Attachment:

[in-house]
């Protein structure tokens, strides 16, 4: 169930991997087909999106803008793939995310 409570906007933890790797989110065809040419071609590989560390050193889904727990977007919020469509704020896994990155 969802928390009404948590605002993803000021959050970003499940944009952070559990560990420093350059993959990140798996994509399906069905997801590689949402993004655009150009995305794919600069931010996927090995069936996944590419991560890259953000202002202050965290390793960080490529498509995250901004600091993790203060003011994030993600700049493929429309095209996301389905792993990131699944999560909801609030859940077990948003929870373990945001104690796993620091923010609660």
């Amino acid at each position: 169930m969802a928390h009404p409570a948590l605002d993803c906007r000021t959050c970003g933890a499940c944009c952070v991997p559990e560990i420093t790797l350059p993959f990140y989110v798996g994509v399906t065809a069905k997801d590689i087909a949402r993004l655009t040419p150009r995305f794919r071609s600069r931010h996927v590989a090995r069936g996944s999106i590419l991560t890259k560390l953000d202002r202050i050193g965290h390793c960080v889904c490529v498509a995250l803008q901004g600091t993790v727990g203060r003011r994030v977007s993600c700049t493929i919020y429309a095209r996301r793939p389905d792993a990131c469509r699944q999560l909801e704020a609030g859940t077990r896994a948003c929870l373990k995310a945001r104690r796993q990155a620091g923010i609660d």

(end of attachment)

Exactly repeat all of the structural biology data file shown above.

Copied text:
[in-house]
């Protein structure tokens, strides 16, 4: 169930991997087909999106803008793939995310 409570906007933890790797989110065809040419071609590989560390050193889904727990977007919020469509704020896994990155 969802928390009404948590605002993803000021959050970003499940944009952070559990560990420093350059993959990140798996994509399906069905997801590689949402993004655009150009995305794919600069931010996927090995069936996944590419991560890259953000202002202050965290390793960080490529498509995250901004600091993790203060003011994030993600700049493929429309095209996301389905792993990131699944999560909801609030859940077990948003929870373990945001104690796993620091923010609660």
């Amino acid at each position: 169930m969802a928390h009404p409570a948590l605002d993803c906007r000021t959050c970003g933890a499940c944009c952070v991997p559990e560990i420093t790797l350059p993959f990140y989110v798996g994509v399906t065809a069905k997801d590689i087909a949402r993004l655009t040419p150009r995305f794919r071609s600069r931010h996927v590989a090995r069936g996944s999106i590419l991560t890259k560390l953000d202002r202050i050193g965290h390793c960080v889904c490529v498509a995250l803008q901004g600091t993790v727990g203060r003011r994030v977007s993600c700049t493929i919020y429309a095209r996301r793939p389905d792993a990131c469509r699944q999560l909801e704020a609030g859940t077990r896994a948003c929870l373990k995310a945001r104690r796993q990155a620091g923010i609660d």